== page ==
The big picture

Friends and foes

Baboon spiders are attacked by a variety of small animals such as birds, centipedes, reptiles (lizards, chameleons), insectivorous mammals (honey badger, shrews, bats, mice and baboons) and other arachnids such as scorpions.

Smart strategies

Baboon spiders produce venom to defend themselves against predators. They also use their large fangs to deliver a nasty bite. When alarmed baboon spiders will throw their front legs backwards and open their chelicerae in a threatening pose.

Poorer world without me

Spiders play an important role in the environment as they feed on harmful insects and mites.

People & I

A common misconception about spiders is that they all possess venom that can kill or have serious effects on the human victim. In fact, there are no reports of baboon spider’s venom having any medically important effects on humans. Some baboon spiders are known to deliver painful bites, but the toxicity of the Blue-footed baboon spider is not known. Species in the closely relates genus Pterinochilus produce a neurotoxic venom but it seems to not have a severe effect on man. Bites in humans result in a burning pain at the bite site.

Conservation status and what the future holds

There is a great demand for baboon spiders because of their desirability as pets. Although the Blue-footed baboon spider is found in protected areas, it may be threatened by over-collecting for the pet trade, although it seems like most of the Blue-footed baboon spiders for sale on the internet have been bred in captivity which does reduce pressure on the wild populations.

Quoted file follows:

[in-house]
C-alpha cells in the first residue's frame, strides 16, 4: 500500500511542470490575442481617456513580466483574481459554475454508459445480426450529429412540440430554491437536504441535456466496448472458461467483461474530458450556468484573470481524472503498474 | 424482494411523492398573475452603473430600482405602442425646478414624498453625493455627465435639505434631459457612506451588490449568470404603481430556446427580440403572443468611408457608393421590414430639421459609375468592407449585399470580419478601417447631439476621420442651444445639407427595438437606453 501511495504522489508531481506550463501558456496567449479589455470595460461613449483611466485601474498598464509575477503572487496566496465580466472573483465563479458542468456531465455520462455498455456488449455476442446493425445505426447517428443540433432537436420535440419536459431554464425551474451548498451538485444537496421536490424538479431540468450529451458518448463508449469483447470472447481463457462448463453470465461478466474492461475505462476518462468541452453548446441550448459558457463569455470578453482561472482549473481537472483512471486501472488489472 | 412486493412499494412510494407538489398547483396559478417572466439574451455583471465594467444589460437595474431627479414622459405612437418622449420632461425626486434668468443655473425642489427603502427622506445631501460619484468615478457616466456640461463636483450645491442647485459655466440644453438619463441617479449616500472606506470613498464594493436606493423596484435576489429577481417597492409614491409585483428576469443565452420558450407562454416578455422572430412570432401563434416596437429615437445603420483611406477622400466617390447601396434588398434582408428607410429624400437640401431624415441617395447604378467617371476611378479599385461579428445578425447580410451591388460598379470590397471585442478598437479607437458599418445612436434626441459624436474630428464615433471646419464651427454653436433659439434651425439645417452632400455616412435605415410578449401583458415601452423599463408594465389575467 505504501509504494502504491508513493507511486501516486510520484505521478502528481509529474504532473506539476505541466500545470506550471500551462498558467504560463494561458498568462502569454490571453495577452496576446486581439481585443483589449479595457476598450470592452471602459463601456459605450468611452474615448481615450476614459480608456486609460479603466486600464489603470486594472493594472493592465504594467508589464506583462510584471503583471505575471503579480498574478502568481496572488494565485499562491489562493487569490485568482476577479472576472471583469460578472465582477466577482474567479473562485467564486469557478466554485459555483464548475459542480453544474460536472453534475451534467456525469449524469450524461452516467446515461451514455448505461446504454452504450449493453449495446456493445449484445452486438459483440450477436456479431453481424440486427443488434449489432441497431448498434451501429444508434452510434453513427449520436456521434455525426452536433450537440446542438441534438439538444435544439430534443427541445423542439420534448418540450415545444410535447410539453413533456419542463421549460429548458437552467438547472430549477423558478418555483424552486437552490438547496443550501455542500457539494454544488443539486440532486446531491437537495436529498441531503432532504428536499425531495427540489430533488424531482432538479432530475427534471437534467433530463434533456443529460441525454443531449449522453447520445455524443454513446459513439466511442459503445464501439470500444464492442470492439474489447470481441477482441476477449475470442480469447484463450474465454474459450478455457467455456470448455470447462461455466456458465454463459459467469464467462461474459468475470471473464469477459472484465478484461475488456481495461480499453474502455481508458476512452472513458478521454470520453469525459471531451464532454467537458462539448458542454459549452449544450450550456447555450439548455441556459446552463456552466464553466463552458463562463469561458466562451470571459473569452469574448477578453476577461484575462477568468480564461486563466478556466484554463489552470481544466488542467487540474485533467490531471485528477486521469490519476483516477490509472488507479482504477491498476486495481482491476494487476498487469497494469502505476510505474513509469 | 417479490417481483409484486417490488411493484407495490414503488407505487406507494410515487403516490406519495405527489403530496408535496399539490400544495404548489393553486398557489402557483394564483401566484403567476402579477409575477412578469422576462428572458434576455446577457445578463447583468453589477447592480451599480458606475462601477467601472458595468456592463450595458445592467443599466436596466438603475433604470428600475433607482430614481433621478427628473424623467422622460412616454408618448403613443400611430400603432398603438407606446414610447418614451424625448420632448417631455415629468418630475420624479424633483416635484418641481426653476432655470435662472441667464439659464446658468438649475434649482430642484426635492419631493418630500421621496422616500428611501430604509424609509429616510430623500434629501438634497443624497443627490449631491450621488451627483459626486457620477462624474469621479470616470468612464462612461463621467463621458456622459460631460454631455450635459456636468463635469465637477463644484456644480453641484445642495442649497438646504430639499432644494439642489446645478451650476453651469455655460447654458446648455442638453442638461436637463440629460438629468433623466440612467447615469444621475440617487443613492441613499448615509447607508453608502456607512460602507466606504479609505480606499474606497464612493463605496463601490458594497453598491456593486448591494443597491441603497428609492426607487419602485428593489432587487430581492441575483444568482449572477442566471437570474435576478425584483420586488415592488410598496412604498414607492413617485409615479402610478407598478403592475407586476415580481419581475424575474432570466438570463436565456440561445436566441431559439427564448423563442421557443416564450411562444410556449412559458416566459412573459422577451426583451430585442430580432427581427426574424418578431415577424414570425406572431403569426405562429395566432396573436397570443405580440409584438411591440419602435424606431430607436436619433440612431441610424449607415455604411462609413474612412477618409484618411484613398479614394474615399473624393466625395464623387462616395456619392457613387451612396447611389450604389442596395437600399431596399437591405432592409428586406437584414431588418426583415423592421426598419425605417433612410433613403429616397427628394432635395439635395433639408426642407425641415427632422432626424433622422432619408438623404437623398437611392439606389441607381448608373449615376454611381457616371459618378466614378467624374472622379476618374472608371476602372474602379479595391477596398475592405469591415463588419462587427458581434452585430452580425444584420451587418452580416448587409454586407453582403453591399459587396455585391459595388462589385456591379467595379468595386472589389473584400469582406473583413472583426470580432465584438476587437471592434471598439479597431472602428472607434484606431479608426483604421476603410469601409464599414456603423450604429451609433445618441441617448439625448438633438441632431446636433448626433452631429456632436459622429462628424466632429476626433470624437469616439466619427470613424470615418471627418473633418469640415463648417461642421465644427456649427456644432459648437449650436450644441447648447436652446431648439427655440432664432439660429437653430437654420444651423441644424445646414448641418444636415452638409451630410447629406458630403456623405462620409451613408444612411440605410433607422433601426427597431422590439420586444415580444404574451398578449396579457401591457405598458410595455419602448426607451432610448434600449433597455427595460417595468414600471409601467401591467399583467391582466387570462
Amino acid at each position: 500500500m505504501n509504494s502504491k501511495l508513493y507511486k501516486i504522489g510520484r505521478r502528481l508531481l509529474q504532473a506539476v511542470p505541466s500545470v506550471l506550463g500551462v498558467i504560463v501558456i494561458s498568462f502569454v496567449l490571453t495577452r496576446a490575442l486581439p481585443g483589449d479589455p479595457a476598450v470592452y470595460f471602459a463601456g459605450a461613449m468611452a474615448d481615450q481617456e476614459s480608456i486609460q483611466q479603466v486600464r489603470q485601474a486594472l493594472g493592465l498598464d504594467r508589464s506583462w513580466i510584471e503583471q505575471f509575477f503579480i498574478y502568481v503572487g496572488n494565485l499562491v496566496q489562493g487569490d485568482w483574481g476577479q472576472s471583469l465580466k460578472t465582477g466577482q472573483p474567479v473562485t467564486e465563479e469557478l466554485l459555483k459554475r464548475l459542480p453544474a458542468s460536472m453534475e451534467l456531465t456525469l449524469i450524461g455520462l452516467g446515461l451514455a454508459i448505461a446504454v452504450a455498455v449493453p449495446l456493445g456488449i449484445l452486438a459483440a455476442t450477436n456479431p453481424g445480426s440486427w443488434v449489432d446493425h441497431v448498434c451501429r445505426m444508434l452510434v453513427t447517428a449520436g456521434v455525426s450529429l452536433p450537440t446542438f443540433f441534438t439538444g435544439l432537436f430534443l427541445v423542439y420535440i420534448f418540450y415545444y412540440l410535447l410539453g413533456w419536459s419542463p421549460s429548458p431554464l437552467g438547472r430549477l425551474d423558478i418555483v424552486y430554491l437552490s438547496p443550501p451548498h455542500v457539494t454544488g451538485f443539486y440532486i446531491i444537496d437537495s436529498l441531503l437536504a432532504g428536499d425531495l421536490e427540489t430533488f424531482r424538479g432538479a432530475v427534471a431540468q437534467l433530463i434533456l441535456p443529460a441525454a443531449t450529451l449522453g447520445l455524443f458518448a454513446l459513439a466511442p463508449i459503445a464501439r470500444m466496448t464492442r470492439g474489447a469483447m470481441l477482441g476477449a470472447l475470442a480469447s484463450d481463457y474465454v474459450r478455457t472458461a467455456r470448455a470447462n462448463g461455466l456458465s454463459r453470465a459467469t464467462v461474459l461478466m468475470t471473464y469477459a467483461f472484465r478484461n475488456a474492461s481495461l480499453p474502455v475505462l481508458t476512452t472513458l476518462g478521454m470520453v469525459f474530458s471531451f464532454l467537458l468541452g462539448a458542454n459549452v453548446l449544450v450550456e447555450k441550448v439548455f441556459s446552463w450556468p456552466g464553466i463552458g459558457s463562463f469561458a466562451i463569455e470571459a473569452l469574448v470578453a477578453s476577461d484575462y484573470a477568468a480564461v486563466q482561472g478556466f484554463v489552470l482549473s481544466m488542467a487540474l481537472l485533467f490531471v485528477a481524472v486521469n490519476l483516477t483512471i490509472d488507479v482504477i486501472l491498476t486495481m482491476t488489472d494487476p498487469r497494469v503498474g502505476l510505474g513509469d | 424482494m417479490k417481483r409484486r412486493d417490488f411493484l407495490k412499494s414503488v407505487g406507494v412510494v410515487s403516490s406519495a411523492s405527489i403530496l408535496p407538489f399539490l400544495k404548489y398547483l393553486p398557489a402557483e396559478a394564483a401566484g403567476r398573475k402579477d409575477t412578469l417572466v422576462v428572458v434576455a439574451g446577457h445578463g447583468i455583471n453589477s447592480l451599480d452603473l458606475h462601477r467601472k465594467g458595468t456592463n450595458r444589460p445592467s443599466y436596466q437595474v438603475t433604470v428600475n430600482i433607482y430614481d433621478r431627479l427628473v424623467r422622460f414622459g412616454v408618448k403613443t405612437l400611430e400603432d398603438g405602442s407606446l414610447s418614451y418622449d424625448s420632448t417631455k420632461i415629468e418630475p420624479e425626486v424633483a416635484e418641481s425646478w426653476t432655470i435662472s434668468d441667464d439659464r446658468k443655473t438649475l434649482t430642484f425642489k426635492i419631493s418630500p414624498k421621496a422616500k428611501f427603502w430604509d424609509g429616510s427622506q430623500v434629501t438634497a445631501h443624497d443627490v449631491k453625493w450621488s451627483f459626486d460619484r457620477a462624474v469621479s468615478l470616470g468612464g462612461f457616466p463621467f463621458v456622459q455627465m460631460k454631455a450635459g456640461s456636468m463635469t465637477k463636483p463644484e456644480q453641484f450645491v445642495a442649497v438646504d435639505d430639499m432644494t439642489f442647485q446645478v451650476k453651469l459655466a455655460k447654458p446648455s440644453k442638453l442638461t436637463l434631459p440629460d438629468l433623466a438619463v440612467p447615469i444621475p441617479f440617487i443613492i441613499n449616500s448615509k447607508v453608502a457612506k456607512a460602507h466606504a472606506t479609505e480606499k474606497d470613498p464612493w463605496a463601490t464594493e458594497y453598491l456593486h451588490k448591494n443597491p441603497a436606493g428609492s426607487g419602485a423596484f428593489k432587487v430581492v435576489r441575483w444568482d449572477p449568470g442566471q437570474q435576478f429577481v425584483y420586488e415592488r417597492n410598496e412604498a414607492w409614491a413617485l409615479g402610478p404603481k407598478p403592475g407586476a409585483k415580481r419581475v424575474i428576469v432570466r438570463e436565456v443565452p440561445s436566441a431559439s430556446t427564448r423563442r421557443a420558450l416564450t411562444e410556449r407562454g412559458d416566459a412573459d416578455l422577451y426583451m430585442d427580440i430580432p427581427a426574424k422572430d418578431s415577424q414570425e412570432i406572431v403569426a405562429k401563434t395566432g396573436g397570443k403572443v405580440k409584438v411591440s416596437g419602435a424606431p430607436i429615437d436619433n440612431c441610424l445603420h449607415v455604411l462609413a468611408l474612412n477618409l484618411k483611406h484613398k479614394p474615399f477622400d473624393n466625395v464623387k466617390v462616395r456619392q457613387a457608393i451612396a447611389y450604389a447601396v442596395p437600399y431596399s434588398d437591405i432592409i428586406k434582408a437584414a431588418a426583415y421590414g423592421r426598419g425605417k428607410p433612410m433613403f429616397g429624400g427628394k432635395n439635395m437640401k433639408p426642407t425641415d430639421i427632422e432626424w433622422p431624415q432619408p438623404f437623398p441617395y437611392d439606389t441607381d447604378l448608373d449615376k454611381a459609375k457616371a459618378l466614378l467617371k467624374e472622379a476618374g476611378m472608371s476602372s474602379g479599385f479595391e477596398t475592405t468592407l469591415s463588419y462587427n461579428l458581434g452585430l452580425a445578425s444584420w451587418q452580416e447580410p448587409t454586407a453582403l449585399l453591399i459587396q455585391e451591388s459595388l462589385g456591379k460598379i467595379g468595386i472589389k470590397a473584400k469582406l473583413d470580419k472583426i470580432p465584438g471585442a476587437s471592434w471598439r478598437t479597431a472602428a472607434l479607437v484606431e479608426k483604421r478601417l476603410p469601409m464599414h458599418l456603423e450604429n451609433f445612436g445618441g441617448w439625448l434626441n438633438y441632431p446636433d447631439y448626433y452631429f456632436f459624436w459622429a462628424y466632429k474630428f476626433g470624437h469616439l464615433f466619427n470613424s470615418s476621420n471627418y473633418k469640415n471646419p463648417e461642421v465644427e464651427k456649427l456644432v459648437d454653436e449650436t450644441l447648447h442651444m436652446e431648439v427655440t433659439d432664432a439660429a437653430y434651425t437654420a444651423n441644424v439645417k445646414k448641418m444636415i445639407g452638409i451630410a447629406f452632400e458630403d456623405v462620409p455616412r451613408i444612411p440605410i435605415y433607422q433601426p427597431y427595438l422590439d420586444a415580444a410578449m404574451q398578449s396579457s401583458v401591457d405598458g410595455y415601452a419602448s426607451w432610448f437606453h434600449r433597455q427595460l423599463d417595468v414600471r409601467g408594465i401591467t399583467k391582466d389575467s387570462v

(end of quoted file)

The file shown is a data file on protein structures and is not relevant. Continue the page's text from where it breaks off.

Currently Idiothele mira has not been formally assessed for the IUCN Red List, but within South Africa it is included on the draft list of Threatened or Protected Species (ToPS). This restriction means that it is illegal to collect, transport, or keep these spiders without a permit.


There are only two species in the genus Idiothele.  The other recognized species from this genus is Idiothele nigrofulva which is readily distinguished from I. mira by its colour which is light brown with yellow stripes on a dark background, whilst I. mira is characterized by sky-blue colour of the dorsal surface of the lower part of the legs (the tarsi and metatarsi). Idiothele nigrofulva is known from Botswana, Mozambique, Namibia, Zimbabwe and South Africa.

Scientific classification

Class: Arachnida
Order: Araneae
Family: Theraphosidae
Genus: Idiothele
Species: Idiothele mira Gallon, 2010.

References and further reading

  • Dippenaar-Schoeman A.S & Holm, E., 2010. Goggo Guide: The Arthropods of Southern Africa. LAPA Publishers.
  • Dippenaar-Schoeman, A.S. 2002. Baboon and Trapdoor spiders of Southern Africa: Identification Manual. Plant Protection Research Institute Handbook no.13, Agricultural Research Council, Pretoria.
  • Dippenaar-Schoeman, A.S., Foord, S.H. & Haddad, C.R. 2013. Spiders of the Savanna Biome. University of Venda, Thoyoyandou, and Agricultural Research Council, Pretoria, South Africa.
  • Gallon R.C.2010. On some Southern African Harpactirinae, with notes on the eumenophorines Pelinobius muticus Kirsch, 1885 and Monocentrpella Strand, 1907 (Araneae Theraphosidae). Bulletin of the Arachnological Society 15: 29-48.
  • Perret, B.A. 1974a. The venom of the East African spider Pterinochilus sp. Toxicon 12: 303-310.
  • http://www.biodiversityexplorer.org/arachnids/spiders/theraphosidae/

Author: Given Leballo

Biosystematics, SANBI
December 2013